Capital Commentary is the weekly current-affairs publication of CPJ, written to encourage the pursuit of public justice.
Vote for Change, Get a Troop Surge
Beware of voting for change. You may get what you voted for and be unable to recognize it.
In November, the Democrats rode to victory on a familiar American platform—rejection of a failed policy. But they have not yet redeemed their IOU to the voters who returned them to control of Congress, unless, that is, a non-binding resolution to condemn Bush's Iraq strategy can be called redemption.
Congressional Democrats and the Republican administration both accepted the verdict handed down by the Iraq Study Group and the electorate last fall. Iraq policy had failed and had to change. But it has been the Bush administration, not the Democratic Congress, that has taken the election verdict most seriously. Though the Bush administration chose to reject the findings of the study group and the presumed preferences of voters, the decision to increase troop levels was just as surely a response to failure.
The obvious beneficiaries of the electorate's verdict, congressional Democrats have failed to coalesce around an alternative to the president's troop surge, let alone reject the latter out of hand. What's wrong?
For several election cycles, Republicans set both the agenda and the interpretive terms of American politics. Beginning in the 1980s, the GOP constructed a powerful narrative that portrayed their opponents as purveyors of big government, irresponsible taxing and spending, waste, and fraud. Instinctively patriotic, the Republican vision lent a reassuring aura to its components—free-market economics, a strong national defense, and traditional moral values. After 9/11, the Republican vision morphed into a limitless unilateralism in foreign affairs, marketed in the soothing nostrums of homeland security. But then, things began to go badly wrong in Iraq.
Now the bloom is off the Conservative Revolution: deficits rival anything tax-and-spend Democrats ever contrived. Iraq as Vietnam sounds sober, not shrill. The Conservative Revolution appears ready to unravel into a shallow libertarianism headed by an unresponsive executive on a fundamentalist mission.
But Democrats have failed to regain anything like the momentum of the Civil Rights era. After a few promising attempts to grapple with America's persistent religiosity, they appear to have settled instead for bashing Bush and hoping the electorate will distance itself from the religious right. Their celebrations of diversity promote a few powerful interest groups that many find toxic. Their foreign policy can still be cast as retreat, which explains why the Democratic Party is still divided on Iraq. Their demonizing of Bush shrinks the issue to one of leadership, but it offers no coherent narrative for voters to embrace.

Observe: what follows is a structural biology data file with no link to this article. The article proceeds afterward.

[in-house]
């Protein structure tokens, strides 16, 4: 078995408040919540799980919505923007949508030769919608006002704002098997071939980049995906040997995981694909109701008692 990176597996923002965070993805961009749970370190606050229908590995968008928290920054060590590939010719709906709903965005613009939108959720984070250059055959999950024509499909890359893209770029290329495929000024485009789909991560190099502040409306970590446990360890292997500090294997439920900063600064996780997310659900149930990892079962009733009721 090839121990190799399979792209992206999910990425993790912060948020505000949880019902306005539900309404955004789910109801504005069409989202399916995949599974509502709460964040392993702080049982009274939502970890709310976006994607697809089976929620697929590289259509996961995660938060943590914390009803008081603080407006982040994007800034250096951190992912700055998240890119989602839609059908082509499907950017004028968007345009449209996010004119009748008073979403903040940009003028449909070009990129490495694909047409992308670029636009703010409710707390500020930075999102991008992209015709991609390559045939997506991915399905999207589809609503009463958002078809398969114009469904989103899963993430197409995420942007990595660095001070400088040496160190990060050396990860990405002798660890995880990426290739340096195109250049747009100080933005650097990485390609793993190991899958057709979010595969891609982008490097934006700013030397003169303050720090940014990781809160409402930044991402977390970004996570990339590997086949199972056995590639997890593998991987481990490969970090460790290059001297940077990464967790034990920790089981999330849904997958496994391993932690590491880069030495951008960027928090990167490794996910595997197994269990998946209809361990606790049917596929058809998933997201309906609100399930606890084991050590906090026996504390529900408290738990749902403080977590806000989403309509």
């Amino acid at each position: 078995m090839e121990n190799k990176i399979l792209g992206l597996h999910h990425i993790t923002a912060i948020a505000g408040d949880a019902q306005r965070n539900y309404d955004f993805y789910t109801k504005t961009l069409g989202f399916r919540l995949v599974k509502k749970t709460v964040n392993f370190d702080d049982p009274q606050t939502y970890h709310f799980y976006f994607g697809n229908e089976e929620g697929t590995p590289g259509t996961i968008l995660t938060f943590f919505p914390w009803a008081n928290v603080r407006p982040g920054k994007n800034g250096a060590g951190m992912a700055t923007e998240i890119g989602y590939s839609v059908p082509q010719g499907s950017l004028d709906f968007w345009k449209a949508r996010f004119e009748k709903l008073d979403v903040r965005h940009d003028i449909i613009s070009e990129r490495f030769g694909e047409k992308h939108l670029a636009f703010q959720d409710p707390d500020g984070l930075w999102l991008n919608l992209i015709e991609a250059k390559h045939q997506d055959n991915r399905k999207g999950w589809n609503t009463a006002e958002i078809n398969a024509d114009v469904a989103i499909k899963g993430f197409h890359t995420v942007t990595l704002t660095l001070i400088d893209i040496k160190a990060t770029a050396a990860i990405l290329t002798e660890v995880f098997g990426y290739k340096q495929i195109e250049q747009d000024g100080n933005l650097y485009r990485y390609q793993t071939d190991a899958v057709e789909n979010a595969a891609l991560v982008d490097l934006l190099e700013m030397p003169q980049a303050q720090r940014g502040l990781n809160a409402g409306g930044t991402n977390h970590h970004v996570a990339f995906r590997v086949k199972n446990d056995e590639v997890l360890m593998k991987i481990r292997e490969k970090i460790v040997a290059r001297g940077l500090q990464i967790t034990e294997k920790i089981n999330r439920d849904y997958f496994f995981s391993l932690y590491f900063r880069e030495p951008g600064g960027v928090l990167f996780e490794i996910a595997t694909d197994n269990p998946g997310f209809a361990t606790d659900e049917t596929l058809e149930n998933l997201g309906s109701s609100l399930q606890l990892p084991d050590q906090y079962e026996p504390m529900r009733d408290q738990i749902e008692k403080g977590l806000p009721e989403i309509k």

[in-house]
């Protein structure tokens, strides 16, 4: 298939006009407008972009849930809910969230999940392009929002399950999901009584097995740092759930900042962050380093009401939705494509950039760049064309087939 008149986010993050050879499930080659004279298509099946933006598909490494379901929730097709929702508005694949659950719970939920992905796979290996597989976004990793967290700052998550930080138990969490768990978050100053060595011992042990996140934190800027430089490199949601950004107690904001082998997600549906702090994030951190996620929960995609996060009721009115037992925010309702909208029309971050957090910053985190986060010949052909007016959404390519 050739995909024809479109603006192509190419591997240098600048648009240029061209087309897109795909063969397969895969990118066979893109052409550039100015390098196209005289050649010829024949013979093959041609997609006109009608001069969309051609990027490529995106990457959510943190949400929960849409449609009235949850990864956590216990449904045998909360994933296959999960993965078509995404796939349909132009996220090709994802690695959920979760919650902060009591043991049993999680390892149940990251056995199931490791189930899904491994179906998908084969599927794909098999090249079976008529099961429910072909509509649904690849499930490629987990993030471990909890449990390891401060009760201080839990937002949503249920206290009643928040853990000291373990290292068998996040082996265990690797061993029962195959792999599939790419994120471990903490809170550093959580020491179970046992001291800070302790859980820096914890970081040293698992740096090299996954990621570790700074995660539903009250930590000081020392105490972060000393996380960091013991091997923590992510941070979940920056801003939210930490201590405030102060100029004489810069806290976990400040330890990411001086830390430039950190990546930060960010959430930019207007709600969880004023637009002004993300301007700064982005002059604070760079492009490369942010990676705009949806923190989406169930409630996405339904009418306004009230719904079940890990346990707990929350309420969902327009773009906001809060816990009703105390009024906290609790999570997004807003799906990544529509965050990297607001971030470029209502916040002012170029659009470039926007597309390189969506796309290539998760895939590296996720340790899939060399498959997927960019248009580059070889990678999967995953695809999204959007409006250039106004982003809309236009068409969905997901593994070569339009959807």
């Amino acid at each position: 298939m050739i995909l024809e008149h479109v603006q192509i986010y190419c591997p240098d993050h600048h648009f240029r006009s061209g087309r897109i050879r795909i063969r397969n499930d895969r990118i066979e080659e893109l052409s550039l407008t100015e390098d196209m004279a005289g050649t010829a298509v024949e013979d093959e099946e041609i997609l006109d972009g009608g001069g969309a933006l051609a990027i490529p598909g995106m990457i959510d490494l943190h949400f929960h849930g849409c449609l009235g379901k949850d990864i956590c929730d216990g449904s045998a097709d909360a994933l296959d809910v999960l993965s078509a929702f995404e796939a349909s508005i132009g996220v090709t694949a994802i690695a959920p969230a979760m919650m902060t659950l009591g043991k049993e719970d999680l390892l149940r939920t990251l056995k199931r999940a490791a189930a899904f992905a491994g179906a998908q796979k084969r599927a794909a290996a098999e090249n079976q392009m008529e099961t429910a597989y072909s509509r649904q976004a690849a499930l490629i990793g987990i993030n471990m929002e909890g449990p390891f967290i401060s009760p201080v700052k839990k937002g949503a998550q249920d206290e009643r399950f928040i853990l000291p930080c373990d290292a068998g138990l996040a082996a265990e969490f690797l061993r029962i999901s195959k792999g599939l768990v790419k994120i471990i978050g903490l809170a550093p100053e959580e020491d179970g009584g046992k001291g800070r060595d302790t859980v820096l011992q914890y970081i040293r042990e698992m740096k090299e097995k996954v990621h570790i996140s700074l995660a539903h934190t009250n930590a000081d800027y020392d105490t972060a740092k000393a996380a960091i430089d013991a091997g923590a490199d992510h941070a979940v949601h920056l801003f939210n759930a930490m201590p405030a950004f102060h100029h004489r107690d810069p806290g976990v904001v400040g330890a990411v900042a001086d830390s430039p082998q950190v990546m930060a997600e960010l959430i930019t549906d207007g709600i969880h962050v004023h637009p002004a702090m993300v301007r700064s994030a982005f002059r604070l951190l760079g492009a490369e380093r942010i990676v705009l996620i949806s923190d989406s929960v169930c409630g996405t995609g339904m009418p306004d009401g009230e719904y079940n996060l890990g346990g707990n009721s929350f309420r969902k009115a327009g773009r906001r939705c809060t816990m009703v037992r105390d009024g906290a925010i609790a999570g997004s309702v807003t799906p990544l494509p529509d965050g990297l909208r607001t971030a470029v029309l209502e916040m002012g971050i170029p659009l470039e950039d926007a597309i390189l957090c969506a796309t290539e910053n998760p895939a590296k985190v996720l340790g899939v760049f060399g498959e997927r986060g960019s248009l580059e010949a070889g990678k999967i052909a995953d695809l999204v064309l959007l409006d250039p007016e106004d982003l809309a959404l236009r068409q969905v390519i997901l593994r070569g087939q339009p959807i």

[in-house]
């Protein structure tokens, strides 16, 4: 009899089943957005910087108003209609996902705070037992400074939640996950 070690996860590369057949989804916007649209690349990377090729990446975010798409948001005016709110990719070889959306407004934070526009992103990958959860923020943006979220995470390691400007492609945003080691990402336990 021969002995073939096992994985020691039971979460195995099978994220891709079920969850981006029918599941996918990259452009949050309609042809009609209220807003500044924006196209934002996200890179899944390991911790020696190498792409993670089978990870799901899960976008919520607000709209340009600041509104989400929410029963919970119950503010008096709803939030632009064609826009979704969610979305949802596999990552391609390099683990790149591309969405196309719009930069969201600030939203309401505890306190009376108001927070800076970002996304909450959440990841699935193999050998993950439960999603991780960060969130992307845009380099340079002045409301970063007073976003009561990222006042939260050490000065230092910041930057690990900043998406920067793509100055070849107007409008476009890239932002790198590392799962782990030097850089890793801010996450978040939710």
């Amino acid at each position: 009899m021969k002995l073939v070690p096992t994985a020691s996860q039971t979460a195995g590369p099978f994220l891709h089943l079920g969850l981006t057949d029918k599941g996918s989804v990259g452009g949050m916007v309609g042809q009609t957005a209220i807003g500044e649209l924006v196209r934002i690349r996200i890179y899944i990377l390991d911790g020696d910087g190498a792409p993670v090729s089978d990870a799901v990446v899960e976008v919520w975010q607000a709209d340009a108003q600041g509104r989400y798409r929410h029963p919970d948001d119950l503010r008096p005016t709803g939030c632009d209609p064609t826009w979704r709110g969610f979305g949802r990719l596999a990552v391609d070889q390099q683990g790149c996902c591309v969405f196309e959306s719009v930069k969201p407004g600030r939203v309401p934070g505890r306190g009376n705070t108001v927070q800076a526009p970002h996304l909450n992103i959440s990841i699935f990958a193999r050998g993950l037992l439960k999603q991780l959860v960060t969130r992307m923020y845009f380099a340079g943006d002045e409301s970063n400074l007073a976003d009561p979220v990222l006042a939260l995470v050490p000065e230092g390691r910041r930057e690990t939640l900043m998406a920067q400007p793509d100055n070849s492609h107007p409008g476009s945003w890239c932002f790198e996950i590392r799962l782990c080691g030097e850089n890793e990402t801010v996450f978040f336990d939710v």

What do the Democrats offer in place of Bush? Senator Obama wants to lead an apolitical social movement to overcome the politics of gridlock. Senator Clinton has become a polarizing force in her own party thanks to her right-of-center stand on Iraq. With Senator Kerry having stepped aside, some in the party look longingly to New Democrat Al Gore. But Gore, it seems, will eschew herding cats in his own party. Thus, the Democratic presidential primaries next year will be full of prominent Senators who have never run anything, while the Republicans will field a highly competent former governor and the ex-mayor of the nation's largest city among their contenders.
So far, the Democrats seem to be proving themselves as incoherent in power as they were out of it. The days turn into weeks and still leaders Harry Reid and Nancy Pelosi have nothing to show for the power of their new offices. Process does not help. Congress has the tools to end the Iraq war by the simple expedient of turning off the money spigot. But the divided party shies from such strong medicine and settles for the merely symbolic—to the disgust of their supporters across the country.
Beware of voting for change. You may get what you voted for and discover it's a troop surge.
—Timothy Sherratt, Professor of Political Studies
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Capital Commentary is a weekly current-affairs publication of the Center for Public Justice. Published since 1996, it is written to encourage the pursuit of justice. Commentaries do not necessarily represent an official position of the Center for Public Justice but are intended to help advance discussion. Articles, with attribution, may be republished according to our publishing guidelines.”